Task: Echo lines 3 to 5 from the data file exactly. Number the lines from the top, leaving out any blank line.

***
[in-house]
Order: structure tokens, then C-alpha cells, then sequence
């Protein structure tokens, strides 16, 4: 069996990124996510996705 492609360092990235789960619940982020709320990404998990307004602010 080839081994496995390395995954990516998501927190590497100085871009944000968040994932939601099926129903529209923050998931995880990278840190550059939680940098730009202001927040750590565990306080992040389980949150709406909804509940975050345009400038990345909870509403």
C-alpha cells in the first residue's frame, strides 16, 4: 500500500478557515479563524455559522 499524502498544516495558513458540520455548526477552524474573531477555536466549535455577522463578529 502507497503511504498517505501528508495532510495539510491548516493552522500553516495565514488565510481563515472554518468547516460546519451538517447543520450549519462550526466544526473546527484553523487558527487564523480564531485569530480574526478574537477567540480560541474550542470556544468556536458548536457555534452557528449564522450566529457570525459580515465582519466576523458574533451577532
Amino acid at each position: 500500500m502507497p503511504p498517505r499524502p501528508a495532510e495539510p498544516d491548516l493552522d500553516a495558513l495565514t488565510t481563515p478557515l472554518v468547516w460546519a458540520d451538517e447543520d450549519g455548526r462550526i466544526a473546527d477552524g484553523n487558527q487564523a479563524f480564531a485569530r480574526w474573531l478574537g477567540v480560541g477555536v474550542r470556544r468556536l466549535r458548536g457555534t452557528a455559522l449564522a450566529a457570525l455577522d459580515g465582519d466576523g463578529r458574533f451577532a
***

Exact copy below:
């Protein structure tokens, strides 16, 4: 069996990124996510996705 492609360092990235789960619940982020709320990404998990307004602010 080839081994496995390395995954990516998501927190590497100085871009944000968040994932939601099926129903529209923050998931995880990278840190550059939680940098730009202001927040750590565990306080992040389980949150709406909804509940975050345009400038990345909870509403």
C-alpha cells in the first residue's frame, strides 16, 4: 500500500478557515479563524455559522 499524502498544516495558513458540520455548526477552524474573531477555536466549535455577522463578529 502507497503511504498517505501528508495532510495539510491548516493552522500553516495565514488565510481563515472554518468547516460546519451538517447543520450549519462550526466544526473546527484553523487558527487564523480564531485569530480574526478574537477567540480560541474550542470556544468556536458548536457555534452557528449564522450566529457570525459580515465582519466576523458574533451577532
Amino acid at each position: 500500500m502507497p503511504p498517505r499524502p501528508a495532510e495539510p498544516d491548516l493552522d500553516a495558513l495565514t488565510t481563515p478557515l472554518v468547516w460546519a458540520d451538517e447543520d450549519g455548526r462550526i466544526a473546527d477552524g484553523n487558527q487564523a479563524f480564531a485569530r480574526w474573531l478574537g477567540v480560541g477555536v474550542r470556544r468556536l466549535r458548536g457555534t452557528a455559522l449564522a450566529a457570525l455577522d459580515g465582519d466576523g463578529r458574533f451577532a